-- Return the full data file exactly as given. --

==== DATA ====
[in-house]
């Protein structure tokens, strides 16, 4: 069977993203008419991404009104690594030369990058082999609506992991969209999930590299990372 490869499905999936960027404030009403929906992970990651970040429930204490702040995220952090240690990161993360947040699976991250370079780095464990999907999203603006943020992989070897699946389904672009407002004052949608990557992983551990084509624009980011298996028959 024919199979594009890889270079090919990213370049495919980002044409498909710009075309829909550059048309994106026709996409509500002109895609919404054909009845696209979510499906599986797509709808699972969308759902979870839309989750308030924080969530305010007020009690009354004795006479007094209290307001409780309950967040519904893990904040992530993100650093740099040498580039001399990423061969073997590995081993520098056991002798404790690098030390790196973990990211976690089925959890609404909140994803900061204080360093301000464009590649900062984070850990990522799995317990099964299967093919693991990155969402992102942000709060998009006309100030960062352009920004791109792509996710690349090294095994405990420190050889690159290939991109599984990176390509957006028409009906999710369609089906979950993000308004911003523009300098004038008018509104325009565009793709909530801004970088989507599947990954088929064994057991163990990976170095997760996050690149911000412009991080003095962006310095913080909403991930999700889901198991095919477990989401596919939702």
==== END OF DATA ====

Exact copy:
[in-house]
């Protein structure tokens, strides 16, 4: 069977993203008419991404009104690594030369990058082999609506992991969209999930590299990372 490869499905999936960027404030009403929906992970990651970040429930204490702040995220952090240690990161993360947040699976991250370079780095464990999907999203603006943020992989070897699946389904672009407002004052949608990557992983551990084509624009980011298996028959 024919199979594009890889270079090919990213370049495919980002044409498909710009075309829909550059048309994106026709996409509500002109895609919404054909009845696209979510499906599986797509709808699972969308759902979870839309989750308030924080969530305010007020009690009354004795006479007094209290307001409780309950967040519904893990904040992530993100650093740099040498580039001399990423061969073997590995081993520098056991002798404790690098030390790196973990990211976690089925959890609404909140994803900061204080360093301000464009590649900062984070850990990522799995317990099964299967093919693991990155969402992102942000709060998009006309100030960062352009920004791109792509996710690349090294095994405990420190050889690159290939991109599984990176390509957006028409009906999710369609089906979950993000308004911003523009300098004038008018509104325009565009793709909530801004970088989507599947990954088929064994057991163990990976170095997760996050690149911000412009991080003095962006310095913080909403991930999700889901198991095919477990989401596919939702």